What it Takes to Develop a Financial Game
Creating a product that can be successfully sold and distributed takes hard work. No one knows this better than Samir Lyons, creator of financial board game Daytrader. At first glance, you’d never think Lyons would be likely to invent a financial board game. A computer animator by trade, Lyons has worked with animation teams for box-office hits such as Iron Man and Terminator Salvation. Soon after graduating from Savannah College of Art and Design, he moved to Los Angeles to pursue his career. However, the inventor within sprung to life one day while he was sitting at his computer.
“I was online doing some trading transactions, and then this idea hit me that trading, buying and selling stock, and investing was the perfect theme for a game. Investing is kind of a game in some ways due to the risk and reward, the thrills and the chills. I started to do some research to see what games were already out there. The ones I found were really complex, difficult to understand, and a little outdated. So I took on the challenge of creating a game about the stock market that was easy enough for a 10-year-old to understand and have a blast playing,” said Lyons.
Saving time and money
Lyons wanted to create an engaging product but he also desired to save time and money so that he could make the most of his available resources. Consequently, he sought advice from a trusted friend.
“I originally wanted to make it into a mobile app for phones, so I met with a friend who does strategy for large game companies. He advised me to take a step back and build a board-game format first so that I could test my idea and save time and money. I took his advice and created a board game first. It translated so well that I decided to go down that path instead of a mobile app. I went through hundreds of test plays and hundreds of revisions. It turned into a fun and engaging game,” said Lyons.
Lyons had to think of a plan for funding, manufacturing, marketing, and selling his game. Lyons overcame the funding hurdle by introducing Daytrader on Kickstarter, exceeding the fundraising goal by 4%. This exposure led to increasing interest in his product and helped propel the business further. However, Lyons said Kickstarter did pose some challenges because he had to consistently seek help from strangers.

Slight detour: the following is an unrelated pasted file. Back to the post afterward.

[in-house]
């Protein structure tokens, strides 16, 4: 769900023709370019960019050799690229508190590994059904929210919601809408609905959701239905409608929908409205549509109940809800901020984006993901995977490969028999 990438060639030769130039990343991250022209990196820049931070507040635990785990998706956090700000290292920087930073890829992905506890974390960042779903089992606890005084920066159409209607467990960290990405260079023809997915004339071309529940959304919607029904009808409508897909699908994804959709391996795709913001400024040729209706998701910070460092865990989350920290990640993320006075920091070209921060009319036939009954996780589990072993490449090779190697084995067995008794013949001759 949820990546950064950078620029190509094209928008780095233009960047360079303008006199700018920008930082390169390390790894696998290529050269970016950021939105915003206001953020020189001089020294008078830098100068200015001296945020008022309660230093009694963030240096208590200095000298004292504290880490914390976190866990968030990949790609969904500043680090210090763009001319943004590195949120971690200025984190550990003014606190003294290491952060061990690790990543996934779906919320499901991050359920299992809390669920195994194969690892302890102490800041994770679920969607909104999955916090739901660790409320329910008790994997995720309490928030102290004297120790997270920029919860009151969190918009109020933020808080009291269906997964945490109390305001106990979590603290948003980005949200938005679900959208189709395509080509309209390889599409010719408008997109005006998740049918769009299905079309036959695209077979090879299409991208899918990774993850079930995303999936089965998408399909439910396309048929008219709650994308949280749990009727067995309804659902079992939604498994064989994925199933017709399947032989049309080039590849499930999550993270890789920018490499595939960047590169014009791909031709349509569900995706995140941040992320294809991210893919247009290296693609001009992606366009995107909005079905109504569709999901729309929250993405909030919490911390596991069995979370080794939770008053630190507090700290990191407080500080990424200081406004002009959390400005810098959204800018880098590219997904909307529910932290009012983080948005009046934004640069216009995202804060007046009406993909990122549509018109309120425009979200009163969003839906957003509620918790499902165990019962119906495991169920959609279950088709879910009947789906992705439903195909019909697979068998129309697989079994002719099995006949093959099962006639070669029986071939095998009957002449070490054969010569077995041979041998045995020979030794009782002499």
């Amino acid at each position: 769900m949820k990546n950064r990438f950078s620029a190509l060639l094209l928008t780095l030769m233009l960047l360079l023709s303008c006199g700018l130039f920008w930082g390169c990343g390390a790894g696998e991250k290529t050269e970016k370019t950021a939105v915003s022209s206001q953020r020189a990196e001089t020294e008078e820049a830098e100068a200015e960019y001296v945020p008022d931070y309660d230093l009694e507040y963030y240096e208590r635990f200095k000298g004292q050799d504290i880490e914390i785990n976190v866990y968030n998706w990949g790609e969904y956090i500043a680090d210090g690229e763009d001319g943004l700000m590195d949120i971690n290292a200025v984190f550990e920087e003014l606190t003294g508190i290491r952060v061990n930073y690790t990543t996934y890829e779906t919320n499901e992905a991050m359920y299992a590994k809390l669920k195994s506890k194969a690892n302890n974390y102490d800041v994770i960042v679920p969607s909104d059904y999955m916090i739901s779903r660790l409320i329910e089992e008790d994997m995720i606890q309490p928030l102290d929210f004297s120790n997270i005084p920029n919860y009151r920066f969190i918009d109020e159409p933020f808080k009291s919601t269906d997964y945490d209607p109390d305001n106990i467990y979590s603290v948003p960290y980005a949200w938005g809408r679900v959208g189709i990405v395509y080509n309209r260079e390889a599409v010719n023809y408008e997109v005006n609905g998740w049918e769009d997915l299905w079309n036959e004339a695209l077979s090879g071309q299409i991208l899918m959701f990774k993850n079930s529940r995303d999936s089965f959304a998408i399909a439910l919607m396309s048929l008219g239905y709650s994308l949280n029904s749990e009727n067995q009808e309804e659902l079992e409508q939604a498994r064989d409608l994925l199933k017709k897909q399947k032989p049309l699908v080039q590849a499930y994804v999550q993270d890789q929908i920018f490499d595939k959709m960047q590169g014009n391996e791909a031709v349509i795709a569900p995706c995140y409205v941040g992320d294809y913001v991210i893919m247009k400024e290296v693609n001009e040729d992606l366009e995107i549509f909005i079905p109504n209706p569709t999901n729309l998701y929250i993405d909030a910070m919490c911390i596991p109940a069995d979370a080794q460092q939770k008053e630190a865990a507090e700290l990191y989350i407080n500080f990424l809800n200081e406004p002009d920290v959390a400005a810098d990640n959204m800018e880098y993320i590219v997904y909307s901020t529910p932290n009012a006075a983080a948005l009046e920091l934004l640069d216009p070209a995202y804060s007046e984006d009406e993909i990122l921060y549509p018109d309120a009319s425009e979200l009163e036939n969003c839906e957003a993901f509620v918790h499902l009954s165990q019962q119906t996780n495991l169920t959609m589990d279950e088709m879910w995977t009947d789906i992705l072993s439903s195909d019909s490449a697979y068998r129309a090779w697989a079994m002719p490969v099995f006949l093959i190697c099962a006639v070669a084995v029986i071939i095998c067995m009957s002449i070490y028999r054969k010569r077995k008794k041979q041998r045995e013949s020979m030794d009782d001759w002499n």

“I played the first iteration of Daytrader on the back of a pizza box in 2011 with my wife at our kitchen table. I put the game on Kickstarter in February of 2013. I was successfully funded and I used that money to create my first-run game. Then the game was officially launched in November 2013,” said Lyons.
A lucky break
Another big break came when The Grommet contacted Lyons and offered to feature his product on their site after discovering Daytrader on Kickstarter. After some discussion, the game was introduced on the site in April.
“The Grommet is constantly trying to help us succeed and build the product. They have been extremely helpful and they’re a fantastic resource for any small business that is trying to get a start” said Lyons.
Ryan DeChance, discovery manager at The Grommet, was part of the team who discovered Daytrader on Kickstarter. DeChance, who has personally played the game, says what attracted him to the product was that it had a new approach to financial education.
“Daytrader is different because you aren’t playing against other people; you are actually interacting with the market. The game aims to simulate the market, and as a player, I felt he had successfully done that,” said DeChance.
Turning passion into profit
Lyons said his father taught him the importance of financial literacy when he was a child. His interest in finance sparked a growing passion for financial education.
“I have a background in computer animation for TV commercials and for movies. I’ve just always been interested in the world of finance. My dad didn’t work in finance, but from a very early age he made me realize the importance of having financial freedom. Very early on he would tell me about mutual funds, exchange traded funds, and IRAs. Because my father was adamant about teaching me personal finance, I took an interest. I don’t think that’s typical. It usually takes people many years to realize the power of financial knowledge and how it can work for you. So I’ve always been interested in personal finance,” said Lyons.
Becoming a storyteller
A good story is intoxicating and can make you feel a kaleidoscope of emotions. Stories also come into play when creating a relatable brand. Lyons used the storytelling skills he developed as an animation artist as a tool to breathe life into his game.
“My experience with animation has helped me create the fun aspect to the game. Animation involves a lot of storytelling and I really approach this game from that standpoint. I thought about what story I wanted to tell and what adventures I wanted to take the players on. I thought about which conflicts and obstacles I wanted them to experience throughout the game. The outcome is going to be the same, but it’s the journey, how you get there, that’s going to be different. I wanted to make that experience a fun one,” said Lyons.
Lyons said he wanted to make sure Daytrader was not only fun but also educational. “Kids and even adults love to play games. If you can weave learning into these games, you’re going to succeed tremendously. The ability to learn when you’re playing a game is much greater. You can learn a lot faster through the gamification of a subject,” said Lyons.